So it would’ve been nice if this worked. But everything is still too casual, still too “eh, let’s go over here for a bit;” a story like this one needs to have a series of escalating pressures that both push our heroes forward and limit their options, and while that’s technically present here, those pressures never seem all that immediate. Even Tulip’s run in with God is a let down. God, unsurprisingly, turns out to be a condescending jerk (who, when he takes off his mask, turns out to look exactly like the fake god from season one; maybe there’s a twist coming?); Tulip stands up to him, he zaps her, and… that’s pretty much it.

It’s visually stylish and fairly amusing, and Ruth Negga appears to be enjoying herself. But it also doesn’t make a lot of sense. Why is God contacting her now? The Genesis power isn’t working anymore, so Jesse is no longer a threat. The only concrete reason I can think of is that it gives Tulip a chance to realize God is going through a sort of midlife crisis (sex games, a motorcycle, a hot blond), and it also gives God a chance to tell her that everything she did is according to his plan. Given that the whole series is supposedly driven by a search for God, you’d assume personal appearances by the Lord would need more motivation behind them than this. More than anything, it plays like the idea of God in a fetish costume is so funny that we need to keep bringing it back.

Which, really, is my problem with the show as a whole right now. The folks behind it have decided to rest on attitude without bothering to back it up with an actual understanding of narrative, and it’s frustrating as hell to watch even when it’s entertaining. There’s a bit in tonight’s episode when Jesse and Jody go trolling support groups for people who might be susceptible to Madame Marie’s magic, and it’s a good idea; giving us an idea of just what kind of bottom-feeders the folks of Angelville really are, and also letting us know that Madame Boyd (whom Tulip visits late in the hour) has pretty much taken over the operation. But we also pause for a few minutes so we can laugh at a guy confessing his addiction to huffing glue, which… okay? Look, I’m not saying there are topics you shouldn’t touch, and even if there are, “glue sniffing” isn’t exactly sacred ground. But there’s something lazy about mocking the addicts Marie preys on for her livelihood. And it makes Jesse’s efforts seem less like a man compromising his soul to protect himself and the people he loves, and more like a lark, taking advantage of weak idiots for your own benefit.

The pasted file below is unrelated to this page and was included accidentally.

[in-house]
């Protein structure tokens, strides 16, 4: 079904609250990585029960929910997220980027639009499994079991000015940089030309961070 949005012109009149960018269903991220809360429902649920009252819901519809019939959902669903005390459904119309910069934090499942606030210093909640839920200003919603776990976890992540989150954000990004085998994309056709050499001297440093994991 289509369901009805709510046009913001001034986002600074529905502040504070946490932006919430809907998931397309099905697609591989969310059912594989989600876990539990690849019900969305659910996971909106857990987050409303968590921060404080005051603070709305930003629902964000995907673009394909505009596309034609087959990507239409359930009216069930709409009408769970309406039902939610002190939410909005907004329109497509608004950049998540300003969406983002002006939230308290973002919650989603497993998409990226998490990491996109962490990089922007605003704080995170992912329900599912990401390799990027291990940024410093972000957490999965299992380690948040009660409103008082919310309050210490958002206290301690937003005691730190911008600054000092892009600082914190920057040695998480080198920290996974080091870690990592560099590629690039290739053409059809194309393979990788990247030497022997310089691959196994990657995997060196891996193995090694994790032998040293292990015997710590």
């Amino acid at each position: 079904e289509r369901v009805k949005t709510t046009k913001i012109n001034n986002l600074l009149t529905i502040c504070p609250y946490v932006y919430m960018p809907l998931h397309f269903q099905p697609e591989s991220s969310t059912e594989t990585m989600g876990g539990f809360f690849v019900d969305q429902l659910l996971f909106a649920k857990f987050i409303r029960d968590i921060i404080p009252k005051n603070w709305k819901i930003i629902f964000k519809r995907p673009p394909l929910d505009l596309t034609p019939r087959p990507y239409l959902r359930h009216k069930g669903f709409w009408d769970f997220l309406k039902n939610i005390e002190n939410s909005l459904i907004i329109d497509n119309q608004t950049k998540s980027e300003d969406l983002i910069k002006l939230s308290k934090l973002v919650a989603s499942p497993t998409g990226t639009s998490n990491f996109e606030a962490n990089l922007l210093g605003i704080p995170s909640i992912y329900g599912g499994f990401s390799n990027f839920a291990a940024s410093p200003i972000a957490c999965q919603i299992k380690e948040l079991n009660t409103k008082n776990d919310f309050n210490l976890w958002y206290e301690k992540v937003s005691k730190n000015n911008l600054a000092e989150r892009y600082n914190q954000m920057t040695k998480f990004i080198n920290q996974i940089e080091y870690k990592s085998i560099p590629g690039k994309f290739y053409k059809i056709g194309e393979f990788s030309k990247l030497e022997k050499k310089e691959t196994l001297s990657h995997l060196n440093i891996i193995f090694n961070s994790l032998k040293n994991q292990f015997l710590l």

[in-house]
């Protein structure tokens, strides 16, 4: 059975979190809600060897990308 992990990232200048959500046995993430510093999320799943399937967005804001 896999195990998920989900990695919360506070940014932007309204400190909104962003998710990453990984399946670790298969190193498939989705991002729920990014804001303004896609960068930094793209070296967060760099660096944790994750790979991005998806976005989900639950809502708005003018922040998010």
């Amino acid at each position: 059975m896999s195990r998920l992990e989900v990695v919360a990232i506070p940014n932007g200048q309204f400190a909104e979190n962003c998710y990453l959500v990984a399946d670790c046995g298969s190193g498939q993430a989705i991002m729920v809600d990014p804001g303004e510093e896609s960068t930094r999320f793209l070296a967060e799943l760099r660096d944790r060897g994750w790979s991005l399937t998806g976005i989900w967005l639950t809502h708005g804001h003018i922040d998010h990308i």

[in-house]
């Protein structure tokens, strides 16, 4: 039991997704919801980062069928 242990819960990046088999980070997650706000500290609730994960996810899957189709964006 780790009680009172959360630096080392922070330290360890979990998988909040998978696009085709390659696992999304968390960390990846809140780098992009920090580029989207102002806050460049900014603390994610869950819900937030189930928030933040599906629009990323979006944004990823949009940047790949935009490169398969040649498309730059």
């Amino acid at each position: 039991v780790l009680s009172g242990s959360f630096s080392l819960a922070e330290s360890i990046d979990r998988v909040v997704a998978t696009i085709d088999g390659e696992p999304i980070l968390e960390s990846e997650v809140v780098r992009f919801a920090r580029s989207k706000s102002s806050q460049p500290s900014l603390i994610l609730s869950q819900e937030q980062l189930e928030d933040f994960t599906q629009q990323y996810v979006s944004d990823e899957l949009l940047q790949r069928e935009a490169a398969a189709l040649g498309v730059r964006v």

The show’s snotty sense of humor can be great fun, but it has the unfortunate effect of undermining an already laid back approach to storytelling. After all, we’re not supposed to have contempt for Jesse and Tulip and Cassidy; we’re supposed to care about what happens to them, and root for them to succeed. But the bratty sarcasm is so much more convincing than the occasional sincerity that there’s no suspense or momentum at all, and ultimately the jokes get old because there’s nothing particularly inspired or interesting behind them.